While it is good to see that mental health in the workplace is being discussed regularly on social media and in the news, we will know it is being recognised appropriately when it’s being discussed on the same basis as physical injury. For example, we will know we are dealing with the issue of mental health in a balanced way when we’re discussing it with employees on the same basis as a back injury or broken leg. Of course mental health is more complicated than a broken leg, there are no quick fixes, but the good news is that support is available.
According to ‘Well at Work’, an initiative run by the Hammersmith and Fulham branch of mental health charity Mind, 1 in 6 employees are experiencing stress, anxiety or depression at any given time. So it is all around us and while our default is to say some stress is a good thing, employers of all sizes need to be prepared to provide support to those who need it when the stress tips over into something acute and incapacitating.
‘Well at Work’ report that poor mental health costs UK businesses £1,035 per employee each year in lost productivity. This highlights how important it is to care about employee wellbeing. Keeping your people well at work is good for them and your trade.
As a sick pay insurer whose model is based on getting a Case Manager to the absent colleague early enough to make a difference, we see first-hand how the benefits of early intervention and employer awareness can help SMEs support workmates living with a mental illness.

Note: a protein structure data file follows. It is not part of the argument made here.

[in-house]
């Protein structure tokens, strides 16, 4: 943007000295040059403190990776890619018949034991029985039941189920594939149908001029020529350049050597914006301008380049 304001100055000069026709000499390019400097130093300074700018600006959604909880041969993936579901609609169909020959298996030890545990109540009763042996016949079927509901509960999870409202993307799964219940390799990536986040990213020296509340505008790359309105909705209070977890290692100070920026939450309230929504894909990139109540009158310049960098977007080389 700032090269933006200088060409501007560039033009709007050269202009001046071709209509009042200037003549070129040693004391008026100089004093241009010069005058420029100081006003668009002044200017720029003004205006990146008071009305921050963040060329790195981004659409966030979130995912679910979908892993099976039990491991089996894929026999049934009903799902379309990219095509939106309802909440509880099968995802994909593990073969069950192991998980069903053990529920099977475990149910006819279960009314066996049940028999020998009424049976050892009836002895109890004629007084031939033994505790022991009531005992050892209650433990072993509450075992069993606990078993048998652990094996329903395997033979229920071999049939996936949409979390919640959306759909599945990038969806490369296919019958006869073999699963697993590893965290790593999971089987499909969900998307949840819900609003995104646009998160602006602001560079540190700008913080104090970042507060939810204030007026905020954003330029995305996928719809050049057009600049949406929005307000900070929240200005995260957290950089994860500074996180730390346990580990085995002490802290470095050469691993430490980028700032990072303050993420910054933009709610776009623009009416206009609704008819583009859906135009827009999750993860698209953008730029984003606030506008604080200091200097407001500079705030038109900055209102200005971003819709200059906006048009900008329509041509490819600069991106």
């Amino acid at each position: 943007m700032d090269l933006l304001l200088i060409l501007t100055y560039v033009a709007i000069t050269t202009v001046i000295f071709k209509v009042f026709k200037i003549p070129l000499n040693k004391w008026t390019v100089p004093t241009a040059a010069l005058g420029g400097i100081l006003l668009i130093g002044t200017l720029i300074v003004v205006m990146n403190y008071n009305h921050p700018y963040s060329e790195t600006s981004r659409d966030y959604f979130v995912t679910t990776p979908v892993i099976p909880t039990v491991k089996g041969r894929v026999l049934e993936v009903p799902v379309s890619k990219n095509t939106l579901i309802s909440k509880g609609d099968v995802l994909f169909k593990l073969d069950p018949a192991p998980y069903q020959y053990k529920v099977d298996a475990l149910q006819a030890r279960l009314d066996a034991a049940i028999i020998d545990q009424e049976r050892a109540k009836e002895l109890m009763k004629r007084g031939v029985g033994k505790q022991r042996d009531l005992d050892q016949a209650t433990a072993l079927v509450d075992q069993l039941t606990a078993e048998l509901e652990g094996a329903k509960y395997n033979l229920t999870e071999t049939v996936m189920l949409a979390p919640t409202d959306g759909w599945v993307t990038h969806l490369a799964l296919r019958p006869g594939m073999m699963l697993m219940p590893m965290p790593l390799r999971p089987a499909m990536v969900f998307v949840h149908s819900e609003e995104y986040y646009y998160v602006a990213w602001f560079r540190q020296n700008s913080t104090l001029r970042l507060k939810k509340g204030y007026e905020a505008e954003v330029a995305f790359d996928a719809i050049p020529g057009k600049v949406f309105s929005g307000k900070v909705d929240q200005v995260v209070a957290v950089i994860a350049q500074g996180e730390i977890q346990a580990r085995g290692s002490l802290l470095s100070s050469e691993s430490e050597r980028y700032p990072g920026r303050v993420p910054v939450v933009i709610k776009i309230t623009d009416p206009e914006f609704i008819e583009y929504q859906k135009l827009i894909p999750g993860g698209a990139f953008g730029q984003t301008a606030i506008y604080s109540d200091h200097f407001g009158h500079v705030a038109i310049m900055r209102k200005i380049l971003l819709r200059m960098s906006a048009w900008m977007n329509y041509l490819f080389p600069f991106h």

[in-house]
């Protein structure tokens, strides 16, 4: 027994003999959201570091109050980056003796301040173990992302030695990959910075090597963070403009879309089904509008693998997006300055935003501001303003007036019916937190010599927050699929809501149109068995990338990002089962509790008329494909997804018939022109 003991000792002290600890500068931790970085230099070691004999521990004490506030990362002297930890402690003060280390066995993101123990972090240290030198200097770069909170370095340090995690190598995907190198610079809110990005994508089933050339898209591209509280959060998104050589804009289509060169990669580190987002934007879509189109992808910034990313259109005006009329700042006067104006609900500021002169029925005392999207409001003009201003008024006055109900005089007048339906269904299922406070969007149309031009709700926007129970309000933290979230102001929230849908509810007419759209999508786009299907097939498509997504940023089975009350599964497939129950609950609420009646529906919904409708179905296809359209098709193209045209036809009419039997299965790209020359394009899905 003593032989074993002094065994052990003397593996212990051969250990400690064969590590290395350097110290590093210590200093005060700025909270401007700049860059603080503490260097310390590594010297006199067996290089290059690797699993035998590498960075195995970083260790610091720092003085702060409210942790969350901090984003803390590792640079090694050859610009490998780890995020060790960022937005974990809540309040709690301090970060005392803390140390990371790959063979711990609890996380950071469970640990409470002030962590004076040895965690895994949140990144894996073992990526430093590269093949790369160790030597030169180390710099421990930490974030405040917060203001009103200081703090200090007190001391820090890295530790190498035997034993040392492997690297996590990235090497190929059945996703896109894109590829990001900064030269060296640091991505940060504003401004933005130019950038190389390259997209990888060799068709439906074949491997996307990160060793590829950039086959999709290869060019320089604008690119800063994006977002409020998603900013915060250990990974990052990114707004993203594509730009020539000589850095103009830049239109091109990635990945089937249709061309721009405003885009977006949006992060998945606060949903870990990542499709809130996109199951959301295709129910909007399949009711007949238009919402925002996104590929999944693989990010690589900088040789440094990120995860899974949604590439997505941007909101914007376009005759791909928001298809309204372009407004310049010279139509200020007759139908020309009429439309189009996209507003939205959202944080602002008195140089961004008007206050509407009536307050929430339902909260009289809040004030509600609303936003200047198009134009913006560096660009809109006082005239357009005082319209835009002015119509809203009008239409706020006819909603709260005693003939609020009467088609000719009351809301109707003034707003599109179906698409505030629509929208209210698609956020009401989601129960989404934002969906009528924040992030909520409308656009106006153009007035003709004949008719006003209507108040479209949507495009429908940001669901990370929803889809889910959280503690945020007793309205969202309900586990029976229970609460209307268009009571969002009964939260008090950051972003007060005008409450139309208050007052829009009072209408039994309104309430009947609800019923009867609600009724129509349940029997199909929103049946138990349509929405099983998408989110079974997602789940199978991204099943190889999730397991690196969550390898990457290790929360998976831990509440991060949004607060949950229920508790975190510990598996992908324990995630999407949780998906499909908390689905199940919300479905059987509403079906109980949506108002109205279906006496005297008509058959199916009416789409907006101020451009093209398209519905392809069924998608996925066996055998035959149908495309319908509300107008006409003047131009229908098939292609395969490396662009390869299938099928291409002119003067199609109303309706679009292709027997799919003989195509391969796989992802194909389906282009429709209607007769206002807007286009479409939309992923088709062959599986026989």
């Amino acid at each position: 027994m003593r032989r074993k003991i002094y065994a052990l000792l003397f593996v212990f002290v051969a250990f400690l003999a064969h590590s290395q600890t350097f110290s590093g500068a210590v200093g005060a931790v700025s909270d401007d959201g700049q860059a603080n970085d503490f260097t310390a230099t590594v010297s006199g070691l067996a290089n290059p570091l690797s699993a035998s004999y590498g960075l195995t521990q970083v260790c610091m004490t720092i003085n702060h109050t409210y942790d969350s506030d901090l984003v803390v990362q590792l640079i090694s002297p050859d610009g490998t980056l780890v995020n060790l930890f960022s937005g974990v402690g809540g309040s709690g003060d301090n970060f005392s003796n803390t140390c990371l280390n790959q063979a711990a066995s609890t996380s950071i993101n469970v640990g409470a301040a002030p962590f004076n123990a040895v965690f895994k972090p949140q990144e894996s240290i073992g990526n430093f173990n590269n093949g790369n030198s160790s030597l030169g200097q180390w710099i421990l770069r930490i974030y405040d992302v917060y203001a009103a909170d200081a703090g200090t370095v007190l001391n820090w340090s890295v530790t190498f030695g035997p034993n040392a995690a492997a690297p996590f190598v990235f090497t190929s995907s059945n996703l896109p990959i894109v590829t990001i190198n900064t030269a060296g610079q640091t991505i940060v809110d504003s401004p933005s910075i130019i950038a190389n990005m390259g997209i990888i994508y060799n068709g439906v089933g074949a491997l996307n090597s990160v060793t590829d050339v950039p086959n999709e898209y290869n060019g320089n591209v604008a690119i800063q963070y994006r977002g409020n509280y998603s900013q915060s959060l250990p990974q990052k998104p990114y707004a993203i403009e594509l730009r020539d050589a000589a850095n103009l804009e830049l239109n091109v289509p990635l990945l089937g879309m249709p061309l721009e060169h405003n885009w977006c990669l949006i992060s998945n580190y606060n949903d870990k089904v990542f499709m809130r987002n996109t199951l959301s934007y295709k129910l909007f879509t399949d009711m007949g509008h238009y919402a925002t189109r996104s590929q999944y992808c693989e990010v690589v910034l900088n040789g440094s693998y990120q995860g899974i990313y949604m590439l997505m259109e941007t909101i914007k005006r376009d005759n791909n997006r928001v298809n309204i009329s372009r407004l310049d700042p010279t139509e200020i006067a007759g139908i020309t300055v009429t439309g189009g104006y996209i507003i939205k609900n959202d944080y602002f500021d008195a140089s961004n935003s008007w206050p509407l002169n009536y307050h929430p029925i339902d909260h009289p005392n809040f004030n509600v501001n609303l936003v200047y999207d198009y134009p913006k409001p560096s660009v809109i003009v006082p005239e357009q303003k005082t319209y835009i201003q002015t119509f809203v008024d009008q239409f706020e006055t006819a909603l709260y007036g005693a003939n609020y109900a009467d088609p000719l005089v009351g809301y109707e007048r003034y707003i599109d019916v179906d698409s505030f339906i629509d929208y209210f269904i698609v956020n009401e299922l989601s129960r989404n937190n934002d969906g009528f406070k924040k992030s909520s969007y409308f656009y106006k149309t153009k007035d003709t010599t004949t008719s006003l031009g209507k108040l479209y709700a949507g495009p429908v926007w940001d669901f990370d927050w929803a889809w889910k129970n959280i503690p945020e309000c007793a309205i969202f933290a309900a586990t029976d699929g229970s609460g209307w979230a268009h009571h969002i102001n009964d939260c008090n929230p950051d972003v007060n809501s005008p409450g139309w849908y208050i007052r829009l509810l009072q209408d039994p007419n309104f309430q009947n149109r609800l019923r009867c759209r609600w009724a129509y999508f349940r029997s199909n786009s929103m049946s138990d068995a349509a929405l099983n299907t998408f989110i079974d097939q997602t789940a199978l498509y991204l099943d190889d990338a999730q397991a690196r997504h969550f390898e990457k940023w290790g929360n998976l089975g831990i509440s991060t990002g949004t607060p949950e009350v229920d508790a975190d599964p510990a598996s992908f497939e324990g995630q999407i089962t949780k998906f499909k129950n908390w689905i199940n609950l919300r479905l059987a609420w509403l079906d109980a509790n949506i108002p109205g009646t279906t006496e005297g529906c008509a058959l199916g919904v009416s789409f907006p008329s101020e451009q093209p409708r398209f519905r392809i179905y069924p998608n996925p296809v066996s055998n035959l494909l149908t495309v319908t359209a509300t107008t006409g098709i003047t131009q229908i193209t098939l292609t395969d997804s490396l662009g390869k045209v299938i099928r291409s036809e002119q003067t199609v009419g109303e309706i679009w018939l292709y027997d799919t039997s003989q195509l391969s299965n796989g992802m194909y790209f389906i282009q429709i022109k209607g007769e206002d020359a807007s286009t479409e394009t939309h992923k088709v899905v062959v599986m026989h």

The stigma is real and it’s part of the problem
Fundamentally poor mental health is a serious illness like any other illness. Yet a lack of awareness from employers as to its seriousness and how it should be addressed can result in a situation where the person is left to cope on their own.
With 1 in 4 people in the UK suffering from a mental health issue every year (Mental Health Foundation), one wonders why talking about it is still such a problem. But it is.
In our work as an insurer we see situations from an objective standpoint where it is clear to us what should be done. But these situations are very difficult for the employer particularly if the individual’s colleagues are not inclined to start from a generous place.
One of our policyholders had an employee who was diagnosed with Bipolar Disorder and there was a disturbing incident in the office. He had been off work for 5 months before we were notified of their absence, which made the task of returning the member to work all the more difficult. It was quite clear to us the employer did not know how to handle the situation.
As well as supporting the individual, an education and advice programme was provided to the employer and a graduated return to work was agreed. Despite this, the employer made frequent excuses to delay the person’s return, making it obvious that they didn’t really want them to return to work. The employer cited opposition from the individual’s colleagues as a factor.
First point to make is that this is disability discrimination and the employer opened themselves up to a higher level of damages in any unfair dismissal action. Evidently managers just aren’t comfortable with dealing with mental health absences. So, how can we change this?
Employer awareness, early intervention and lots of talking is essential